PIERRE — A fraction of the nine numbers Gov. Kristi Noem wants for workforce housing is in the latest iteration of legislation that is once again dividing House Republicans.
But ongoing behind-the-scenes negotiations mean a $200 million spending package still has life.
Lawmakers worked late Wednesday to try to resolve philosophical, procedural and substantive differences over a $200 million proposal to provide grants and loans to cover the costs of utility infrastructure that comes with new real estate developments.
But a two-part plan by proponents of a pair of complementary measures, like Reps. Roger Chase, R-Huron, and Caleb Finck, R-Tripp, failed to appease enough of their fellow objectors to get the two-thirds support. special funding packages are required for passage to the South Dakota Legislative Assembly.
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“I haven’t come that far to give it up yet,” Chase said after Senate Bill 65 came to a vote of approval.
The bill would have sent $150 million to the South Dakota Housing Development Authority for a revolving loan fund to be used by developers to offset utility construction costs. It also repealed an existing law that required SDHDA to only support projects with qualifying rents and mortgages.
A second measure, Senate Bill 53, included $50 million to be used for direct subsidies to housing-related utilities that would flow through the Governor’s Office of Economic Development.
Both bills stem from a summer study on affordable housing and labor, which identified the cost of adding streets and utilities as a driver of rising home prices.
And with record revenues at the state’s disposal, Noem began pushing for the $200 million housing initiative in December when she delivered her annual budget speech.
Originally, the $200 million was bundled into one bill, SB 53, while the other only dealt with rules for SDHDA-eligible projects.
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But after the two bills were approved by the Senate last month, a late amendment was made to move $150 million from SB53 funds to SB65 to ease procedural issues around sending money. to two separate agencies in one measure.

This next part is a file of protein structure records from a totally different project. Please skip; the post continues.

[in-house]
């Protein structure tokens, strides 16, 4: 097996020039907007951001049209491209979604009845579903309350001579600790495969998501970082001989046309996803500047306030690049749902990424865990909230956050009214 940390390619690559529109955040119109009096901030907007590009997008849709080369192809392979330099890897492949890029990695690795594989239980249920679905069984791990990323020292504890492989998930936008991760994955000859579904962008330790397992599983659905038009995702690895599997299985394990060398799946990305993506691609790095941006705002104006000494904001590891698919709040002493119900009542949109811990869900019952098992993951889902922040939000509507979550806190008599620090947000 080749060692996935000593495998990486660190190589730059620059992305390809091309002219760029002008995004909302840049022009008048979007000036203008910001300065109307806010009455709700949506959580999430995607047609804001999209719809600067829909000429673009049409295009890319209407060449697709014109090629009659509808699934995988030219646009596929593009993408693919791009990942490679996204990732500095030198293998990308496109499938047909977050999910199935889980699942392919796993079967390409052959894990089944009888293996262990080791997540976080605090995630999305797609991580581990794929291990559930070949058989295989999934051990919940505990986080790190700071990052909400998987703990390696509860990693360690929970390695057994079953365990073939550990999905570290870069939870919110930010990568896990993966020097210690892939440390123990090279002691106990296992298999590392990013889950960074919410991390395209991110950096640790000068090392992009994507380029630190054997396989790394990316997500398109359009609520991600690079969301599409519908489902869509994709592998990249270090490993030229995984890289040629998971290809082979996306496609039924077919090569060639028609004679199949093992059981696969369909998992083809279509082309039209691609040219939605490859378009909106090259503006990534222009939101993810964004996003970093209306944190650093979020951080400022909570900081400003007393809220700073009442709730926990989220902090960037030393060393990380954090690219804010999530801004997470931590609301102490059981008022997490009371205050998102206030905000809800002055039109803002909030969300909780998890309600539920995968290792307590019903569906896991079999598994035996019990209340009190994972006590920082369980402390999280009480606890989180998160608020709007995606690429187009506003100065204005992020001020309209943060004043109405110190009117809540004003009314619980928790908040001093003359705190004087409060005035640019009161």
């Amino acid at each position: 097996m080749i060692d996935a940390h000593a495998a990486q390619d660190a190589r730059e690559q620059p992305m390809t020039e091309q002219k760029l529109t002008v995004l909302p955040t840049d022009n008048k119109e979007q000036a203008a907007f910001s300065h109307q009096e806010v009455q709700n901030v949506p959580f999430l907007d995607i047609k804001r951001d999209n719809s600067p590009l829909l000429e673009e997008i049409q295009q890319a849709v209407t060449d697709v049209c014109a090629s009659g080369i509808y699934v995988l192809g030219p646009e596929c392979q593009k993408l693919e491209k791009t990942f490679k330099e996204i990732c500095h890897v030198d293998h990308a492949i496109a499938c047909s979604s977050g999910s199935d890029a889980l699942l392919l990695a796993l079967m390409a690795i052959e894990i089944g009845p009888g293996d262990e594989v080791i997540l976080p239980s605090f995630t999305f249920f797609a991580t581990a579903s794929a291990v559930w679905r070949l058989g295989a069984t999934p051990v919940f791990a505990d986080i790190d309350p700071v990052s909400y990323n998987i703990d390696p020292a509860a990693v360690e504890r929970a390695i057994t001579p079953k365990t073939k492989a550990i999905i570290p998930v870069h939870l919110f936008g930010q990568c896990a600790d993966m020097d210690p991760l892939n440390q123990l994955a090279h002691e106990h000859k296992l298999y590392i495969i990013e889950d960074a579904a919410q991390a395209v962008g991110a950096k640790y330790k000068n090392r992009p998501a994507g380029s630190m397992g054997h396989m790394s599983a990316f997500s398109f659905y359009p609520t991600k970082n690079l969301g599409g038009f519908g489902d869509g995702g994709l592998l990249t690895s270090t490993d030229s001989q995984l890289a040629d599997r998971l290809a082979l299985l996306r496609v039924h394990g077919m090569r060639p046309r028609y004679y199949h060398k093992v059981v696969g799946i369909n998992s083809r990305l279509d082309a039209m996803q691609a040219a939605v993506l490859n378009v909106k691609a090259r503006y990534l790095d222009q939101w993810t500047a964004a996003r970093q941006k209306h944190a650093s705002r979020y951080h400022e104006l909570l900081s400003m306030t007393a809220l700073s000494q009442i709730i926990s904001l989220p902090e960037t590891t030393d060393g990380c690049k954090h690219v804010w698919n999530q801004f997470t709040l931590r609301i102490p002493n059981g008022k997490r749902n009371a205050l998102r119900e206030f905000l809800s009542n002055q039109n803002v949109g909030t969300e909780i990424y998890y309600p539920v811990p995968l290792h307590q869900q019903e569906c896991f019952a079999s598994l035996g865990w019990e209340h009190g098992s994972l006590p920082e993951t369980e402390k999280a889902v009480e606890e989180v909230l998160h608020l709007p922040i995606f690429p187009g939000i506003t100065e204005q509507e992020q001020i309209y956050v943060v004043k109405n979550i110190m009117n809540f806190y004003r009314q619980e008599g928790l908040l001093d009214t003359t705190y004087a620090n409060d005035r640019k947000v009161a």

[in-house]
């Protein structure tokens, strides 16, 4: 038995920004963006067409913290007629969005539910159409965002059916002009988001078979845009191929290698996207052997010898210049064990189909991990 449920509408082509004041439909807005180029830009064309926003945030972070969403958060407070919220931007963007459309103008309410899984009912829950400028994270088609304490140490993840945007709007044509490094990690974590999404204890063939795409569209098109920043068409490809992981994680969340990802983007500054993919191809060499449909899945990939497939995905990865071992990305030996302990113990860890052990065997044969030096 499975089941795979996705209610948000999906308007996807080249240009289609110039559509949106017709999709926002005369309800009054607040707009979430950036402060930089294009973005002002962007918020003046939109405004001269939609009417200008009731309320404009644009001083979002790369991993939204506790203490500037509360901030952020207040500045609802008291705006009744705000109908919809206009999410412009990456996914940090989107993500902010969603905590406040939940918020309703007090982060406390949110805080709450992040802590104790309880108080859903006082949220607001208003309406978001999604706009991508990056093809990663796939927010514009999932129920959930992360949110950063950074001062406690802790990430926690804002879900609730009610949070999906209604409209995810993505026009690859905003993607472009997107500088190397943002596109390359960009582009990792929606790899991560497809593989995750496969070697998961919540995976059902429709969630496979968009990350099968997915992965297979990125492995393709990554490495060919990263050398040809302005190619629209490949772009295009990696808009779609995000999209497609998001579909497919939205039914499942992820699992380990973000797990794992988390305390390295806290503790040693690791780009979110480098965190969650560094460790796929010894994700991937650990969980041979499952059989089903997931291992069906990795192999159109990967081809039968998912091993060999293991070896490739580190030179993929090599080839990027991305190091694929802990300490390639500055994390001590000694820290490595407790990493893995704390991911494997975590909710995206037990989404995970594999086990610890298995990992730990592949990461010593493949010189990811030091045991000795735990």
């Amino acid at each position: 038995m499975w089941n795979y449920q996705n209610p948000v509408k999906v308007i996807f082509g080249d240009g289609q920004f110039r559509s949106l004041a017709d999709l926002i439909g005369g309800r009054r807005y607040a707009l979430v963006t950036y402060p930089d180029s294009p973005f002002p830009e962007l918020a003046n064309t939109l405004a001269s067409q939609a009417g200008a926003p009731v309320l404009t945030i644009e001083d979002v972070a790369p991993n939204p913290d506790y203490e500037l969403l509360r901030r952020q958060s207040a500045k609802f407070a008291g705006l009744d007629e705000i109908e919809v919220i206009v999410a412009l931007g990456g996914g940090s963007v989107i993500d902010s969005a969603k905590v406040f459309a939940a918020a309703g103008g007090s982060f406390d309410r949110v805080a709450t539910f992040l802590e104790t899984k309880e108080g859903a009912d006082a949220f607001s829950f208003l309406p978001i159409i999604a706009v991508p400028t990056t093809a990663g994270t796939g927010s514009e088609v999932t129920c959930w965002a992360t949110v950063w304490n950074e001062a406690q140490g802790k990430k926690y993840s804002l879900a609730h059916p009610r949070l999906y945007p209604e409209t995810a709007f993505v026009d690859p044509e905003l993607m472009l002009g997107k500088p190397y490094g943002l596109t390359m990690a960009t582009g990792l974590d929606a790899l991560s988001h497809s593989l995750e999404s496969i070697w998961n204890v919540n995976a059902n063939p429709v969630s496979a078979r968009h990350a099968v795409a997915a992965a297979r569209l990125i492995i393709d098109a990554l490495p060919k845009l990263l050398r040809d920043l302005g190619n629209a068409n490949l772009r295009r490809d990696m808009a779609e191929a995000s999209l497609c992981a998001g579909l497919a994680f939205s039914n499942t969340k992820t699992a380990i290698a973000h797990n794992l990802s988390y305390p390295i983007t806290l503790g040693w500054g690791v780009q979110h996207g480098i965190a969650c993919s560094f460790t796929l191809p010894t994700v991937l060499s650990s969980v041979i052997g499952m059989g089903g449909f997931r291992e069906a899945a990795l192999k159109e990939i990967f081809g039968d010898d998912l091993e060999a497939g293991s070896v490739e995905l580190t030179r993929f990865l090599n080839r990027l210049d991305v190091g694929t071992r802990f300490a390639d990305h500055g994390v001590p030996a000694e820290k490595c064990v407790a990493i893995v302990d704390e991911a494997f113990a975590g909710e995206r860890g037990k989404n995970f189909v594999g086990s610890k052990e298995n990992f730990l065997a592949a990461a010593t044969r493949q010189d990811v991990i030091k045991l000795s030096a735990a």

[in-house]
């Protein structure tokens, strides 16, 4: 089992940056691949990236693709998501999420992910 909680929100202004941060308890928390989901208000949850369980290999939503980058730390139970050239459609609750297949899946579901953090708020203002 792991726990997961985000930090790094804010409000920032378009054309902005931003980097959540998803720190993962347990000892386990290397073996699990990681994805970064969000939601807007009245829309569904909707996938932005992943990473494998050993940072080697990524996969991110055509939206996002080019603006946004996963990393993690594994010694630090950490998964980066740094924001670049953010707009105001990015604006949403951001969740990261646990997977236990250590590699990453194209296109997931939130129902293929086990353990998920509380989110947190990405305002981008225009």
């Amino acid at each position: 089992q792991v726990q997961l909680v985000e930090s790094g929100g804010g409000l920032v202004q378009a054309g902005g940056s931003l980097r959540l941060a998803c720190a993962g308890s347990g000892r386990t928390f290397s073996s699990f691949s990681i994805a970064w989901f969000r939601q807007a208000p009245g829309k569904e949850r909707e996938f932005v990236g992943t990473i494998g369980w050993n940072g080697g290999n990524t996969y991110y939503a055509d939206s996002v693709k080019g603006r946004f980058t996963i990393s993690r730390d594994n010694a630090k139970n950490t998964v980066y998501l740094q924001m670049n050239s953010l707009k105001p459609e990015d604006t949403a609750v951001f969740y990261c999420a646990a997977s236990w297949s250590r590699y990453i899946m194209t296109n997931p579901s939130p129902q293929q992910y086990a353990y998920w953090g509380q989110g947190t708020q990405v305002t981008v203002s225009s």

That proved enough to push SB53 through with exactly the 47 votes needed to secure a two-thirds majority in the State House.
SB65, however, couldn’t make it happen.
Complicating the governor’s ambitions wasn’t just the same influential group of House Republicans who opposed new government grants of any kind this legislative session and blocked, or at least complicated, the passage of other bills. expenditure law.
Others, such as Aberdeen representatives Drew Dennert and Kaleb Weis, have argued that the scheme unfairly benefits large communities and large property developers. And there are doubts about the effectiveness of the initiative in general.
“Our housing market, our construction workers … have more orders than houses,” Weis said. “When you start subsidizing preparatory work to install more lots, it takes workers.
“Check the nation. Everyone has this problem, so I say the labor shortage is not a housing shortage,” he added.
Because the amendment was made to SB53, Chase and other housing initiative lawmakers could use a conference committee with the Senate to reinstate the $150 million that was placed in SB65. SB65’s language could also be placed in another piece of legislation through a procedural move known as the Hoghouse Amendment.
And it’s all part of the process, said Noem spokesman Ian Fury.
“The conversations will continue, the negotiations will continue, the legislative process will continue,” he said. “Everyone needs to take a deep breath.”